I think you will be much less happy with the opinions of elderly and perhaps lazy Supremes who will not give up the power to turn their notions of the meaning of life or freedom into constitutional law, and who may have forgotten how to craft their opinions into law elegantly, but who will have remembered that whether or not you mock them you must still obey them.

Wickedpinto said...

I don't believe ANY government office should be like Prince, "The Time" Morris Day, or the guy with the mirror.

That is the point. The justices should be ani di'franco, not a conglomerate, since the Clerks, aren't confirmed in senate hearings, just like the time weren't accepted by the public.

Zach said...

I agree with Ann here.

The structural problem with the Supreme Court is that the political act of voting on particular decisions and the legal act of justifying that vote are only coupled to one another by the good-faith efforts of the judges to keep things that way. Delegating the researching and opinion writing -- but not the voting -- to clerks seems like it drives a subtle (or not so subtle) wedge between the two acts.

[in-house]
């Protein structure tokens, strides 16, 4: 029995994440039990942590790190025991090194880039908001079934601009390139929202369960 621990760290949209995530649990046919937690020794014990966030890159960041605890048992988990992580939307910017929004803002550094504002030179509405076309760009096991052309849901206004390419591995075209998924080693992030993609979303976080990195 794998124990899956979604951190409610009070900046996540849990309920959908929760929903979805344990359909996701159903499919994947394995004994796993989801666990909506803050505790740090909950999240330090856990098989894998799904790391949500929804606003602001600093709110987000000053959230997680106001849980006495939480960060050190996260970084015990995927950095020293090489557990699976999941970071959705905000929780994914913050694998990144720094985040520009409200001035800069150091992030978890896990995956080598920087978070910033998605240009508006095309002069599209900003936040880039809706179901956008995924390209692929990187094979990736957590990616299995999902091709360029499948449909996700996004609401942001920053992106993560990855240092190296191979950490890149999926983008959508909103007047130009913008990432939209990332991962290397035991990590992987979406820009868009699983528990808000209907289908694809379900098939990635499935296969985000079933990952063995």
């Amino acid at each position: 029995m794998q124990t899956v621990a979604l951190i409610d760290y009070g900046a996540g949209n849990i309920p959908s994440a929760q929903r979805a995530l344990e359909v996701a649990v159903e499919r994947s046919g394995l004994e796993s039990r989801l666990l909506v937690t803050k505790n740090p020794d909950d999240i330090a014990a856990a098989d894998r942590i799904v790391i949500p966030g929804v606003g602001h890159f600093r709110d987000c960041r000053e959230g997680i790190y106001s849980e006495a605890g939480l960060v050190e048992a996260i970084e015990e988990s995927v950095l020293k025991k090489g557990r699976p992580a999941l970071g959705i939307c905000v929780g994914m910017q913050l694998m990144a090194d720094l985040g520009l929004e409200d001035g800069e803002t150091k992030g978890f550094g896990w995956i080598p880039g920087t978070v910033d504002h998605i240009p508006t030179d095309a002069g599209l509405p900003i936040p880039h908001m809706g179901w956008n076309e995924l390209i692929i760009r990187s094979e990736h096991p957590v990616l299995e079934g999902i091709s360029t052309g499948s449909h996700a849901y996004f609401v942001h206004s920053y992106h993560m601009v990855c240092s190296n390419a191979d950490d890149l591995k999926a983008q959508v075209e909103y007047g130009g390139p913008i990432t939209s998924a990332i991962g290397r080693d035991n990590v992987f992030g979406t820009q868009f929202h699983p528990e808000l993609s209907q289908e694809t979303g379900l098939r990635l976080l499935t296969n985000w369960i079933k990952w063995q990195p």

There's also the issue that the President's power to appoint judges and the Congresses power to confirm them are weakened if the judges are going to delegate the legal reasoning to unappointed, unconfirmed clerks.

If it honestly came down to where writing his own opinions threatened a judge's health, I would hope that the judge would have the grace to resign in favor of a more vigorous successor. Staying on in the job merely to preserve voting power when the judge can't provide the requisite legal analysis to justify the votes is abusing the system.

Kirk Parker said...

You guys who suggest a similar stricture for Congress are really on to something. Not so much that we'd get better legislation--sadly there's no hope of that <cough> Robert <cough> Byrd <cough><cough>--but at least we'd get a whole lot less of it!

Wickedpinto said...

I believe FIRMLY in the "put your cards on the table." People don't understand that statement very well.